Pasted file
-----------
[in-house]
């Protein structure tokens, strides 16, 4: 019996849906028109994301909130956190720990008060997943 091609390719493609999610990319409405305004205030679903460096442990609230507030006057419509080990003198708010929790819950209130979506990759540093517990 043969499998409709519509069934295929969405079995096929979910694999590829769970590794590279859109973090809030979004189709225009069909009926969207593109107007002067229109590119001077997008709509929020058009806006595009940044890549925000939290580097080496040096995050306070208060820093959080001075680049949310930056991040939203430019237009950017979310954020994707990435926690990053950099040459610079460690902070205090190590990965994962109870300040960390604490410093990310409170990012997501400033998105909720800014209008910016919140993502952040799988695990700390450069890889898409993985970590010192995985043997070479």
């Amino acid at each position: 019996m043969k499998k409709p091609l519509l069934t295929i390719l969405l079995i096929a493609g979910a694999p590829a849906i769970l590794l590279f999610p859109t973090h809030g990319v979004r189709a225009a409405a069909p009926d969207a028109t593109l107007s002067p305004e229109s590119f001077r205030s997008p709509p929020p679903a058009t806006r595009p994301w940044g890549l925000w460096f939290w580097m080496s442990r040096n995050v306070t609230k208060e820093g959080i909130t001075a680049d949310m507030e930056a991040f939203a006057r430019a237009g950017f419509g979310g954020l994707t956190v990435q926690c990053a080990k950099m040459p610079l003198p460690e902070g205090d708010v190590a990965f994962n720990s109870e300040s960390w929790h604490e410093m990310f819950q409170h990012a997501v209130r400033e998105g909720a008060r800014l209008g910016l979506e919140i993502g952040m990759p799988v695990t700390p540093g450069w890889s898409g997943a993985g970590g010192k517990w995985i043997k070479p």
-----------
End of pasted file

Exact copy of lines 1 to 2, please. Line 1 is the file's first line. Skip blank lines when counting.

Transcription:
[in-house]
């Protein structure tokens, strides 16, 4: 019996849906028109994301909130956190720990008060997943 091609390719493609999610990319409405305004205030679903460096442990609230507030006057419509080990003198708010929790819950209130979506990759540093517990 043969499998409709519509069934295929969405079995096929979910694999590829769970590794590279859109973090809030979004189709225009069909009926969207593109107007002067229109590119001077997008709509929020058009806006595009940044890549925000939290580097080496040096995050306070208060820093959080001075680049949310930056991040939203430019237009950017979310954020994707990435926690990053950099040459610079460690902070205090190590990965994962109870300040960390604490410093990310409170990012997501400033998105909720800014209008910016919140993502952040799988695990700390450069890889898409993985970590010192995985043997070479």